Buckhaven for a Holiday (original poem: John Murray - adapted Paul O達rien)

I知 not a merchant, I知 just a common working man,

And motor cars are scarcely in my line;

But I like to spend a holiday and do it on the grand,

And yet protect my dollars and my dimes,

And yet protect my dollars and my dimes.

 

I remember well in years now past, when holidays drew nigh,

And the July sun o弾r head did brightly shine,

How my face would grow quite serious and a tear would dim my eye,

As I counted up my dollars and my dimes,

As I counted up my dollars and my dimes.

 

For the railway fares were heavy and the landladies were hard,

They would flay, fleece, or skin you every time,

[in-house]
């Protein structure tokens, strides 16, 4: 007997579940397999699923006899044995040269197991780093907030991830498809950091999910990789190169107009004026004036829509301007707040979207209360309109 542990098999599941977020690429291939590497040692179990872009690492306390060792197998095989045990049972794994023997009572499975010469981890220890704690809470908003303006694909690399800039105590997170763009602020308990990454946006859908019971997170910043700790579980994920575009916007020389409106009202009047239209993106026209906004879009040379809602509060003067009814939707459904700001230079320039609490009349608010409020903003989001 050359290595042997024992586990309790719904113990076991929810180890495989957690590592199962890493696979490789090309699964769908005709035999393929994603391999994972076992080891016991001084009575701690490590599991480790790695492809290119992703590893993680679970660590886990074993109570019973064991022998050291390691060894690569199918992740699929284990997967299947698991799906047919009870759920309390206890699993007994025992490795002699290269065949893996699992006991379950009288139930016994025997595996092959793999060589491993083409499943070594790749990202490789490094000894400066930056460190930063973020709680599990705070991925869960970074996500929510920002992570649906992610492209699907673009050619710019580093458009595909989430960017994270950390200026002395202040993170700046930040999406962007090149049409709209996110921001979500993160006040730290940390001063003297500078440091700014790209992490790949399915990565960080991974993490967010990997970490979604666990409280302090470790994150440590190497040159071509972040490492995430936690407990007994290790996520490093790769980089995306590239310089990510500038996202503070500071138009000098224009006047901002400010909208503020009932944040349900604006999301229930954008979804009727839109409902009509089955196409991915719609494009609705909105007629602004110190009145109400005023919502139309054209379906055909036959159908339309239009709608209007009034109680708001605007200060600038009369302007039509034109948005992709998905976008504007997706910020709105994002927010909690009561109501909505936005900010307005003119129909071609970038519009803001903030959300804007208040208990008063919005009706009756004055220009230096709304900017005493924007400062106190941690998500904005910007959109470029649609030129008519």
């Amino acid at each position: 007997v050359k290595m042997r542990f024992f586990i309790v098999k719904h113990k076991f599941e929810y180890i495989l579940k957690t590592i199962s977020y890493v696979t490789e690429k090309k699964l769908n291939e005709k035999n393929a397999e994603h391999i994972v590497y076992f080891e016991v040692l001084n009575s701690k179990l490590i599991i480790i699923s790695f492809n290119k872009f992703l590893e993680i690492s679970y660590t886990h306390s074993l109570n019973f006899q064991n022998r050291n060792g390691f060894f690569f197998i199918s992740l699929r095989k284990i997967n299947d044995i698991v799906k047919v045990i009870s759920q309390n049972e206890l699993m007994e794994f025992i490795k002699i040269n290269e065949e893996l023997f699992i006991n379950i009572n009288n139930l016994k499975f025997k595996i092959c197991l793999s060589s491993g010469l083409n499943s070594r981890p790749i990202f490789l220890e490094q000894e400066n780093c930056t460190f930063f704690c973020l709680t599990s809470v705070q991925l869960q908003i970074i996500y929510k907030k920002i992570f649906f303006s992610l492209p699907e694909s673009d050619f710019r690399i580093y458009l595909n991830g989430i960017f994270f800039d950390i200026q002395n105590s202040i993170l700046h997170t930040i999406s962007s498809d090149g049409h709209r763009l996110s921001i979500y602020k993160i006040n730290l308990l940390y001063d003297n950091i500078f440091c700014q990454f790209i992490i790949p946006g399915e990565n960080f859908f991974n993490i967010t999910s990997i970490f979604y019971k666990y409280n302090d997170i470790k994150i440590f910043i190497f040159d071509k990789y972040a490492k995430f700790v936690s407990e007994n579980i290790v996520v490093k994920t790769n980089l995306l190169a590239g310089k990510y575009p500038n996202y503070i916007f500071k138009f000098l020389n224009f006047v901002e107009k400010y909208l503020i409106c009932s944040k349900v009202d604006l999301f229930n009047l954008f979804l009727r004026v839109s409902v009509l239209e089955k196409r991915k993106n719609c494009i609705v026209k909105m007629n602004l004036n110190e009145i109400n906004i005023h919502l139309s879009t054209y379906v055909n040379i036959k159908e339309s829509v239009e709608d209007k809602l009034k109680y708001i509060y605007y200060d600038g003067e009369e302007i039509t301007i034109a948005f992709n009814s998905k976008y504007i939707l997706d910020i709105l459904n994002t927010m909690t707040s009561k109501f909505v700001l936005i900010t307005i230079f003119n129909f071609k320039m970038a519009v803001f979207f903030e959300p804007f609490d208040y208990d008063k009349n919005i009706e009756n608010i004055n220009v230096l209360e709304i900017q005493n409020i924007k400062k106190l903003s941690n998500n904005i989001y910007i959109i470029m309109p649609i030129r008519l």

And a year ago it seemed to me my holidays were barred,

When I壇 counted up my dollars and my dimes,

When I壇 counted up my dollars and my dimes.

 

But strange it is, and I submit it痴 far beyond our ken,

Why Fortune seems to favour us at times,

I landed in Buckhaven and discovered there and then,

Sufficient were my dollars and my dimes,

Sufficient were my dollars and my dimes.

 

The food is cheap and plentiful, the air is something grand,

You can golf, of fish, or dig the sand at times,

In the evening you can go and hear a concert or the band,

And yet protect your dollars and your dimes,

And yet protect your dollars and your dimes.

 

Now, if you want a holiday, and one that you値l enjoy,

While the summer sun o弾r head does brightly shine,

Then meet me in Buckhaven on the 18th of July

And we値l banish care and sorrow for a time,

And we値l banish care and sorrow for a time.

 

I知 not a merchant, I知 just a common working man,

And motor cars are scarcely in my line;

But I like to spend a holiday and do it on the grand,

And yet protect my dollars and my dimes,

And yet protect my dollars and my dimes.